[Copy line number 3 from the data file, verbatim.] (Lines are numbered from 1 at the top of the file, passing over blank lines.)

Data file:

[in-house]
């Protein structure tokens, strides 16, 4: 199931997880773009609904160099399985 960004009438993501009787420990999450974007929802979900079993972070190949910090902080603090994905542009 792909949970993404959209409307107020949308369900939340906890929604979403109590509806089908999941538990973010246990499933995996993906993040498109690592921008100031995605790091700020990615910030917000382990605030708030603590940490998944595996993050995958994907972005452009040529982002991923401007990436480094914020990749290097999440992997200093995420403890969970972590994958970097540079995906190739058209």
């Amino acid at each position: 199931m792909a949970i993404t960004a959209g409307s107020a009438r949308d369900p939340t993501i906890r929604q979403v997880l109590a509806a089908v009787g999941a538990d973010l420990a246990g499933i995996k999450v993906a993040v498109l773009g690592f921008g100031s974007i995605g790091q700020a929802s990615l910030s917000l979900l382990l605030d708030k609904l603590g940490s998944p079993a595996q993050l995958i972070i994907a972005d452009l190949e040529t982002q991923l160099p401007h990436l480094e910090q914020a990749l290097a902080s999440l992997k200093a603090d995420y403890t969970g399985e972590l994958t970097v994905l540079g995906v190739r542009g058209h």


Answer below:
């Amino acid at each position: 199931m792909a949970i993404t960004a959209g409307s107020a009438r949308d369900p939340t993501i906890r929604q979403v997880l109590a509806a089908v009787g999941a538990d973010l420990a246990g499933i995996k999450v993906a993040v498109l773009g690592f921008g100031s974007i995605g790091q700020a929802s990615l910030s917000l979900l382990l605030d708030k609904l603590g940490s998944p079993a595996q993050l995958i972070i994907a972005d452009l190949e040529t982002q991923l160099p401007h990436l480094e910090q914020a990749l290097a902080s999440l992997k200093a603090d995420y403890t969970g399985e972590l994958t970097v994905l540079g995906v190739r542009g058209h």